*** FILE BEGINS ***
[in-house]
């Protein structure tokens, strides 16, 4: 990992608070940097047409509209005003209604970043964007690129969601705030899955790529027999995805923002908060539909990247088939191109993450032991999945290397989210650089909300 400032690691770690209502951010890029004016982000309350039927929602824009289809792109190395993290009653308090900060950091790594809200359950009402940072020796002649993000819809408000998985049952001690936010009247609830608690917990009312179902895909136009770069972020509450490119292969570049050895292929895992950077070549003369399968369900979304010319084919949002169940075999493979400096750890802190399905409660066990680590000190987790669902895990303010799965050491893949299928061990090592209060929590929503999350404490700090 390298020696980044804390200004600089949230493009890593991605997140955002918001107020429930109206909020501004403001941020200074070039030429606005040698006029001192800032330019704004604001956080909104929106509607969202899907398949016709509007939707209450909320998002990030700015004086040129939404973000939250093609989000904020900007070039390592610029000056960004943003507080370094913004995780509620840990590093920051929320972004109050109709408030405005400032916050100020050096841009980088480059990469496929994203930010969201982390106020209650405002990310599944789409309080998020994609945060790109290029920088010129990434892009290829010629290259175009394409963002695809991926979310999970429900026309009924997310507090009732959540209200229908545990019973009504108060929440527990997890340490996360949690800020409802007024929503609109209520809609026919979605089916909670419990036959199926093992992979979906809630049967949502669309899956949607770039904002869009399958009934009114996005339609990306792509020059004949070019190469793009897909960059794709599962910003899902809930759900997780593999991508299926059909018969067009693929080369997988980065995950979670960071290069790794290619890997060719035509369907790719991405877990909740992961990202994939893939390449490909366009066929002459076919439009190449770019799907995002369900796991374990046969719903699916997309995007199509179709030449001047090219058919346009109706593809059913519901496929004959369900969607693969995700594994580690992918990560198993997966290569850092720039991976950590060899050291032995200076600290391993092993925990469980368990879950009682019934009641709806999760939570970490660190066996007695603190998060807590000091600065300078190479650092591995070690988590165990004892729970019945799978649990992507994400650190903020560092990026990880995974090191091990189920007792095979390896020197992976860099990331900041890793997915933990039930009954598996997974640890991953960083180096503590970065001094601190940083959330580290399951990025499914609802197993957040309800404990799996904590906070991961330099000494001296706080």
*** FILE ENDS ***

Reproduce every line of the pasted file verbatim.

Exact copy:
[in-house]
């Protein structure tokens, strides 16, 4: 990992608070940097047409509209005003209604970043964007690129969601705030899955790529027999995805923002908060539909990247088939191109993450032991999945290397989210650089909300 400032690691770690209502951010890029004016982000309350039927929602824009289809792109190395993290009653308090900060950091790594809200359950009402940072020796002649993000819809408000998985049952001690936010009247609830608690917990009312179902895909136009770069972020509450490119292969570049050895292929895992950077070549003369399968369900979304010319084919949002169940075999493979400096750890802190399905409660066990680590000190987790669902895990303010799965050491893949299928061990090592209060929590929503999350404490700090 390298020696980044804390200004600089949230493009890593991605997140955002918001107020429930109206909020501004403001941020200074070039030429606005040698006029001192800032330019704004604001956080909104929106509607969202899907398949016709509007939707209450909320998002990030700015004086040129939404973000939250093609989000904020900007070039390592610029000056960004943003507080370094913004995780509620840990590093920051929320972004109050109709408030405005400032916050100020050096841009980088480059990469496929994203930010969201982390106020209650405002990310599944789409309080998020994609945060790109290029920088010129990434892009290829010629290259175009394409963002695809991926979310999970429900026309009924997310507090009732959540209200229908545990019973009504108060929440527990997890340490996360949690800020409802007024929503609109209520809609026919979605089916909670419990036959199926093992992979979906809630049967949502669309899956949607770039904002869009399958009934009114996005339609990306792509020059004949070019190469793009897909960059794709599962910003899902809930759900997780593999991508299926059909018969067009693929080369997988980065995950979670960071290069790794290619890997060719035509369907790719991405877990909740992961990202994939893939390449490909366009066929002459076919439009190449770019799907995002369900796991374990046969719903699916997309995007199509179709030449001047090219058919346009109706593809059913519901496929004959369900969607693969995700594994580690992918990560198993997966290569850092720039991976950590060899050291032995200076600290391993092993925990469980368990879950009682019934009641709806999760939570970490660190066996007695603190998060807590000091600065300078190479650092591995070690988590165990004892729970019945799978649990992507994400650190903020560092990026990880995974090191091990189920007792095979390896020197992976860099990331900041890793997915933990039930009954598996997974640890991953960083180096503590970065001094601190940083959330580290399951990025499914609802197993957040309800404990799996904590906070991961330099000494001296706080």